Is This Justice?

Pan Am Railways coal train headed to Bow, New Hampshire. Pan Am is an expenienced rail carrier in northern New England. 

Tom Fahey in his weekly column is reporting that Merrimack Superior Court Justice Larry Smukler has “rejected the petition of Pan Am Railways against the state Legislative Ethics Committee.” The decision of the Judge states: “The appeal deals with political questions that don’t belong in court.” Smukler said. I’m not a lawyer but I’d like to ask a question of the Judge:

Has justice been served here?

I don’t think that it has.  The basis of this issue comes down to a state lease of the Milford-Bennington railroad line to a railroad company that is owned by Representative Peter Leishman who at the time of the lease sat on the powerful House Committee on Finance. At the time of the lease there were reports that Leishman used his influence to gain the state lease. The matter was later investigated by both the Attorney General and the House Committee on Ethics. And other than a letter of warning to Leishman it doesn’t appear to me that anything was done of substance with respect to this state lease of a rail line that services the southwest area of New Hampshire. I’m questioning whether justice was served here because according to at least one published report (Union Leader), the state lease application by the Milford-Bennington Railroad was submitted to the state after the deadline had passed but the state still awarded the state lease to the Milford-Bennington and its owner, Rep. Peter Leishman.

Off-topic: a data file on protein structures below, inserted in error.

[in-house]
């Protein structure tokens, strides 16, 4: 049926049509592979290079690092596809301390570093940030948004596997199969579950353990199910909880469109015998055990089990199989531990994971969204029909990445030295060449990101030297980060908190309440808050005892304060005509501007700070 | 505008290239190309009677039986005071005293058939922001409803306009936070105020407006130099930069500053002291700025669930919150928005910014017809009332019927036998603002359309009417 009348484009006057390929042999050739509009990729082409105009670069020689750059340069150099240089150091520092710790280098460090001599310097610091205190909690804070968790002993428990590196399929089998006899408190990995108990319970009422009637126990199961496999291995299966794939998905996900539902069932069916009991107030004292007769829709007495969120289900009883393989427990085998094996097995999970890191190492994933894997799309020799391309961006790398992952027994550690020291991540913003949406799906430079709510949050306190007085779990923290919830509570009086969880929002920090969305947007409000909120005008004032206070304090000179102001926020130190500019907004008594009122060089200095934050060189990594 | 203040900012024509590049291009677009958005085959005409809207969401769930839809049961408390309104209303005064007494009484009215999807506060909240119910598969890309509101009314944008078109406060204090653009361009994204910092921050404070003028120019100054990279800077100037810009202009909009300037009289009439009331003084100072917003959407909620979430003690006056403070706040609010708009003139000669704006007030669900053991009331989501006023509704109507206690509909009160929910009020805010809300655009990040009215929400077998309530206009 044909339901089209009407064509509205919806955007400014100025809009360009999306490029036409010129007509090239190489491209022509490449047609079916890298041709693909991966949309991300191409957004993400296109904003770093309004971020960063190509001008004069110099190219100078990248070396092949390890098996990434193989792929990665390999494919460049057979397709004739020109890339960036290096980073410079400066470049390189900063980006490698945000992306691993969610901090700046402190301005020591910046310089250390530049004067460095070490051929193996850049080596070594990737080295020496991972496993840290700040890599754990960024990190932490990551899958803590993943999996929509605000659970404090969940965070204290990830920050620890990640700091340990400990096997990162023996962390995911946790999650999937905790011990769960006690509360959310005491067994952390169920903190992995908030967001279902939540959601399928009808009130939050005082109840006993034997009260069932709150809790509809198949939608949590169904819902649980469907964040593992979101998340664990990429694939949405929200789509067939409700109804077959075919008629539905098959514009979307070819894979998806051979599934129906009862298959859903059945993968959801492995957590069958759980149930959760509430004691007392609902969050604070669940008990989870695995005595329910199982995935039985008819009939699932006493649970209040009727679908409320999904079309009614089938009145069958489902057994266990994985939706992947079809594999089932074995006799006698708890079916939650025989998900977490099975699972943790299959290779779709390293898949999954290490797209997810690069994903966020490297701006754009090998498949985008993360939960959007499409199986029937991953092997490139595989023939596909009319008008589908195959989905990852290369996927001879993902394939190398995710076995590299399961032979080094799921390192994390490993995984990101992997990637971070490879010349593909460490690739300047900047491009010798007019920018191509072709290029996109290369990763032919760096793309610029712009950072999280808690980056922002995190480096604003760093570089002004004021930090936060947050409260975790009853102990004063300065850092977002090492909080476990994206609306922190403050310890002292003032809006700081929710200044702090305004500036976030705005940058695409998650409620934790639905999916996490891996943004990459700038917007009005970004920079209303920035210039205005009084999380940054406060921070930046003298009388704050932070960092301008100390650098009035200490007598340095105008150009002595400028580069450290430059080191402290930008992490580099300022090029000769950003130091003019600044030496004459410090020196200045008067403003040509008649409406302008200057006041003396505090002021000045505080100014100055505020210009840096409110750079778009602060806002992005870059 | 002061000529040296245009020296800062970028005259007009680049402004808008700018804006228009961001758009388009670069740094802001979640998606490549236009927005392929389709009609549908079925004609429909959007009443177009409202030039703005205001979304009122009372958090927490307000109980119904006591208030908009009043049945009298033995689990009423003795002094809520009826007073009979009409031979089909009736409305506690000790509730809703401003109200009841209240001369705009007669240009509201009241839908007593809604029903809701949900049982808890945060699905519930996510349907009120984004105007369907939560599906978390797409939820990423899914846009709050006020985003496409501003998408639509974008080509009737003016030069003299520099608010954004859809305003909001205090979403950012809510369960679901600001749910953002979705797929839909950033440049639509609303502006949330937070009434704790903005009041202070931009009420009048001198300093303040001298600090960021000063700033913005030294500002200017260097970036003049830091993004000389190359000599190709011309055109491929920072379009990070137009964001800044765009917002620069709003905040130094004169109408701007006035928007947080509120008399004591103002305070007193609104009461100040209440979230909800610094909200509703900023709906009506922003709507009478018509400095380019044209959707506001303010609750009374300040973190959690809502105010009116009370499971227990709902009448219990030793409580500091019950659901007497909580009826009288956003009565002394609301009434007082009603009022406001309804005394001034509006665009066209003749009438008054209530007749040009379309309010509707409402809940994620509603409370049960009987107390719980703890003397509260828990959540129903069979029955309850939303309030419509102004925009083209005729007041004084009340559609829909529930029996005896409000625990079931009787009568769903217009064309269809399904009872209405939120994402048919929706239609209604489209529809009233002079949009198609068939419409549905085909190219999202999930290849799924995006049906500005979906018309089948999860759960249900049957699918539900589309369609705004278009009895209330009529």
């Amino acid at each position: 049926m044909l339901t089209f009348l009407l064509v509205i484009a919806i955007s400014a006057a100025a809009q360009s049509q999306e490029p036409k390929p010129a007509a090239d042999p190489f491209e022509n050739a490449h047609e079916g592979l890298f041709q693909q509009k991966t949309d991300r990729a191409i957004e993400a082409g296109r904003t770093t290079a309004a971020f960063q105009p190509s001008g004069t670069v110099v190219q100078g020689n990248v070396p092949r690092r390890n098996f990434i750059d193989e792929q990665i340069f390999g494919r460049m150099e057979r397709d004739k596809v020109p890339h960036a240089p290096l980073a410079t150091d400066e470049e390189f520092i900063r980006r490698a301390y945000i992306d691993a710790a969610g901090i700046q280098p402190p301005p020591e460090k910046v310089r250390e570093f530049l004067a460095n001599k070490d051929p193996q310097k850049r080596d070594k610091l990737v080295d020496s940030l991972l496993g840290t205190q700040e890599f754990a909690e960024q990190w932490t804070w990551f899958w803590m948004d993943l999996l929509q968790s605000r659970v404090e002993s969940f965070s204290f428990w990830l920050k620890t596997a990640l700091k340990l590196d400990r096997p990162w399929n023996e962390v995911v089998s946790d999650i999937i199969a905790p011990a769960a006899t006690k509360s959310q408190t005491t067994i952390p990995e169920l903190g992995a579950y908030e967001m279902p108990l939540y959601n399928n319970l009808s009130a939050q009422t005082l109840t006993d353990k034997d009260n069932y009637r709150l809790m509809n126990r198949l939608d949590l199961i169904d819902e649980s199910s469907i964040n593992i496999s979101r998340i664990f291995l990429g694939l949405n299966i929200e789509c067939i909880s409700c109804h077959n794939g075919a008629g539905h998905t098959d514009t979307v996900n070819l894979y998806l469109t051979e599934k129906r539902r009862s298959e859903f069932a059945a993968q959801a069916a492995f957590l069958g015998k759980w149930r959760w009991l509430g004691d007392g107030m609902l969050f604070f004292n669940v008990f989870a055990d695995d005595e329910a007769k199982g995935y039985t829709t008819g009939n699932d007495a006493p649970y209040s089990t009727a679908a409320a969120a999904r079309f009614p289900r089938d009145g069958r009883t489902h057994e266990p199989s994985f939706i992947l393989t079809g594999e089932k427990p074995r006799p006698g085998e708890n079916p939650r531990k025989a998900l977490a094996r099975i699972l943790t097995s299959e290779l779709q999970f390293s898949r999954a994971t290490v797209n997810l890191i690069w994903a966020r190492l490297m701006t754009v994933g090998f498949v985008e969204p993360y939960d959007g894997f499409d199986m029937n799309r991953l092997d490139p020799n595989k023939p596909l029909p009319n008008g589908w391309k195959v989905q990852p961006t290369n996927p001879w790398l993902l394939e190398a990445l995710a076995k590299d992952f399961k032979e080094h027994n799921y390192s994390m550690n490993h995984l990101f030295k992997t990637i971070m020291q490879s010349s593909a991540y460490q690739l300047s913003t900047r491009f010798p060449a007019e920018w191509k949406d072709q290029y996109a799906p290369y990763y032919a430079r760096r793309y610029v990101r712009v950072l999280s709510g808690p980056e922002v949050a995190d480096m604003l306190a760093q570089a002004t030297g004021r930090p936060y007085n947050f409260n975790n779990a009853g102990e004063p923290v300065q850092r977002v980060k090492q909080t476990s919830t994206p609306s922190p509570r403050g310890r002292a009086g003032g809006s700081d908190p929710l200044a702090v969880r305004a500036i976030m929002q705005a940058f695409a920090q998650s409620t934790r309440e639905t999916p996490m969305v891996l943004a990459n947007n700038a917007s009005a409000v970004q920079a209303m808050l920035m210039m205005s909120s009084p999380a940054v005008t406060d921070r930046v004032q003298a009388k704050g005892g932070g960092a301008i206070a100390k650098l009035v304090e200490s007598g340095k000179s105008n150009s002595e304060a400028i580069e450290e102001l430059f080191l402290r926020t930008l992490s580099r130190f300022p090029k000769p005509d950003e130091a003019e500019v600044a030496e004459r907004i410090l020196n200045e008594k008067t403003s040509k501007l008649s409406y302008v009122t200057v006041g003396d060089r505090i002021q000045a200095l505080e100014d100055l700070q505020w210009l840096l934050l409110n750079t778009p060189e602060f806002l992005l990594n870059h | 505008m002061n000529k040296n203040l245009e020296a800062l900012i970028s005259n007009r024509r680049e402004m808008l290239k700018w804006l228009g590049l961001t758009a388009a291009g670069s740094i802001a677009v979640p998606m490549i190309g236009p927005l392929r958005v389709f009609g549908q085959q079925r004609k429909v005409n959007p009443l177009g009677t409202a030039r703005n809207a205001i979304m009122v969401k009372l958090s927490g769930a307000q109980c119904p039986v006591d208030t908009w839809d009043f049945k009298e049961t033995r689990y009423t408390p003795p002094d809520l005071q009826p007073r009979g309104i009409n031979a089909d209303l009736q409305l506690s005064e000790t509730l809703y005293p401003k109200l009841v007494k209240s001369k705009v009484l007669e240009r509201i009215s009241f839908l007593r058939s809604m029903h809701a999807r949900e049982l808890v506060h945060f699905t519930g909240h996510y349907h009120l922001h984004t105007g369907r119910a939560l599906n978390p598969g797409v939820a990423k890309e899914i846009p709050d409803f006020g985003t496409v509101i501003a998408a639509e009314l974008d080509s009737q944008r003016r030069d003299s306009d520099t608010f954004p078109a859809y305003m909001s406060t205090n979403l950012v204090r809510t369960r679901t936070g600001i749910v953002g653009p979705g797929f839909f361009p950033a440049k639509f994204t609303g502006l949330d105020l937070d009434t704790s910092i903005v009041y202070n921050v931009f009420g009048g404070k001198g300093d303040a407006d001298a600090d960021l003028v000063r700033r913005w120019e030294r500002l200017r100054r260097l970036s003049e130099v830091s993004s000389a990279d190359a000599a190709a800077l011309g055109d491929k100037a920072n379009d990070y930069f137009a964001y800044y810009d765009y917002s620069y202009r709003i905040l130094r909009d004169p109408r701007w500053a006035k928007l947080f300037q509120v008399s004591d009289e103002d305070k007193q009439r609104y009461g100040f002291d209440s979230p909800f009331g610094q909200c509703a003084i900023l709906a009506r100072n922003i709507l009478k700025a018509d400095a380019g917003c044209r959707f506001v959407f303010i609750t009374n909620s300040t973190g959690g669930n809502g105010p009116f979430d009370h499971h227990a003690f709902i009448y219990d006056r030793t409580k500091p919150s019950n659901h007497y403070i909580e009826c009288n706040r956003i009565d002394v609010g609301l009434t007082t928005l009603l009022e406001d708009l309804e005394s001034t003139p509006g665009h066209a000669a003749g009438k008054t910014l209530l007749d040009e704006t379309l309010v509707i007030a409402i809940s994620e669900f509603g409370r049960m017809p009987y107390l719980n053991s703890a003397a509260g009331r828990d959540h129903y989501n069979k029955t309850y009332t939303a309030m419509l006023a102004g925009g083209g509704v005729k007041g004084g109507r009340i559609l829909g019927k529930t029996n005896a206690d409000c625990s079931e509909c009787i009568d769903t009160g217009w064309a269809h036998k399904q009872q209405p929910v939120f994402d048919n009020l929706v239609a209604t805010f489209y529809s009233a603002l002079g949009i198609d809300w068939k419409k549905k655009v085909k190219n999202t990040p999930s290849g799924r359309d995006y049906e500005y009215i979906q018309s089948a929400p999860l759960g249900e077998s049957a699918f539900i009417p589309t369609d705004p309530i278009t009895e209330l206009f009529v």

How can this contract be valid if it was submitted past the deadline?

Pan Am Railways is the largest privately held railroad in northern New England. It’s operations stretch from the Maine to New York State. According to statements that also appear in the press (Union Leader), David Fink who is president of Pan Am has stated that New Hampshire “might receive greater revenue from the lease of the state owned Milford-Bennington railroad line.”

The state of New Hampshire might have received greater revenue from this state lease and yet they still granted the contract to a railroad company that submitted past the deadline.

This doesn’t make much sense unless politics is in fact involved.